When I'm feeling sorry for myself, I often seek comfort in a big bowl of soup. And for maximum solace, little beats Vietnamese pho, those meal-sized portions of aromatic broth, packed with noodles, veggies and meat.
I've long meant to stop in Me Lyng, where I knew behind a generically Asian, windowless exterior, was a Vietnamese kitchen. Actually, Me Lyng has an oddly bifurcated menu, split almost evenly between Chinese and Vietnamese dishes. The menu's text betrays that trendy Southeast Asian cuisine is still unfamiliar to many diners: Pho xao is enthusiastically described thusly, "If you like Chinese-style lo mein, this is even better"; spring rolls less helpfully ("an appetizer like no other"); and pho is, of course, "the most famous noodle entrée in Vietnam."
I need no further introduction, and ordered pho bo, or beef noodle soup. The soup arrived, quite curiously, with a side plate of steamed rice, and the requisite Vietnamese condiments of hoisin and chili sauces. (These are not kept at the table with the Chinese add-ins.) There was no accompanying lime, fresh herbs or bean sprouts, as one often gets with pho. (The menu promised an "abundant supply of home-grown Vietnamese vegetables" -- so perhaps it's the winter season?)
Nonetheless, I'm not one of those soup purists committed to a required list of ingredients. The beauty -- and some would say the purpose -- of soup is its endless variations and its ability to absorb a wide variety of ingredients. In my travels, I've had phos ranging from a mere broth with a few sad noodles to a stew-like, empty-the-fridge cornucopia.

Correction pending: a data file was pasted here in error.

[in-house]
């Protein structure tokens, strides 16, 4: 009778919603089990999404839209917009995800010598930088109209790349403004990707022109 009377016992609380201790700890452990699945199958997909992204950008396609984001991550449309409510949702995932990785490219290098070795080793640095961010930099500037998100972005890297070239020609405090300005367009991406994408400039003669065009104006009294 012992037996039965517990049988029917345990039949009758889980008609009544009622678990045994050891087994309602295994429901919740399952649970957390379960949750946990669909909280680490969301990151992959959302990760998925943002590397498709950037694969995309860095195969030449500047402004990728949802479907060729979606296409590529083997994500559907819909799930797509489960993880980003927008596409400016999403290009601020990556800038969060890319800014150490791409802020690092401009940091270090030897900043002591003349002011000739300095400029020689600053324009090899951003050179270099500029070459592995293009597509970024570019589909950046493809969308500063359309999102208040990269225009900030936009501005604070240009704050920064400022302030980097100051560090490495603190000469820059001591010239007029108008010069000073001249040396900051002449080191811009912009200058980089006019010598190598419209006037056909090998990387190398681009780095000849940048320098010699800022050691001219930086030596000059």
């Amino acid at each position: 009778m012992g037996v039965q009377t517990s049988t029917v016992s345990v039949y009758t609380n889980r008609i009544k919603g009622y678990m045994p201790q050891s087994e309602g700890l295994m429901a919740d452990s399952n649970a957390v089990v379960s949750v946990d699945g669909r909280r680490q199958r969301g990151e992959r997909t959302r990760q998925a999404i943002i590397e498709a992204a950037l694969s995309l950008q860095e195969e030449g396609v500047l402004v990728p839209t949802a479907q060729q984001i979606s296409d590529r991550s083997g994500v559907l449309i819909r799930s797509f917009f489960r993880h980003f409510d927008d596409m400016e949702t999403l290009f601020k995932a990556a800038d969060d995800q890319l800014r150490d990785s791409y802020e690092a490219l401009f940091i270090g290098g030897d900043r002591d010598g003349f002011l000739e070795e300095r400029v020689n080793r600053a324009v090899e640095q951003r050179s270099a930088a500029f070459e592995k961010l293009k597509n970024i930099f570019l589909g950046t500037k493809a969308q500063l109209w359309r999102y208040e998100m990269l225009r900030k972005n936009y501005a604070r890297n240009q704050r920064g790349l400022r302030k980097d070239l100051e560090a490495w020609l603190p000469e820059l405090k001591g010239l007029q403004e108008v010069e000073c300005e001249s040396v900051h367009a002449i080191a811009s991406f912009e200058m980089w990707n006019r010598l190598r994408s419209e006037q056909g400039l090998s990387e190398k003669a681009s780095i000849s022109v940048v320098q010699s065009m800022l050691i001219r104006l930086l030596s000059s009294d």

Me Lyng's pho stuck to the basics -- a fragrant broth, diced green onions, strips of soft beef, a substantial amount of rice noodles and half a large white onion, loosely sliced. (This onion was too raw for me, even dining alone, and piled up on my untouched plate of rice.) But there was nothing wrong with the soup's fundamentals: It was well seasoned, piping hot and filling, providing the boost I needed.
My fortune cookie counseled: "A dose of adversity is often as needful as a dose of medicine." Indeed. Rejuvenated, I took the leftover rice and onions to-go. In these days of New Adversity, they can go in a soup.
213 W. Eighth Ave., West Homestead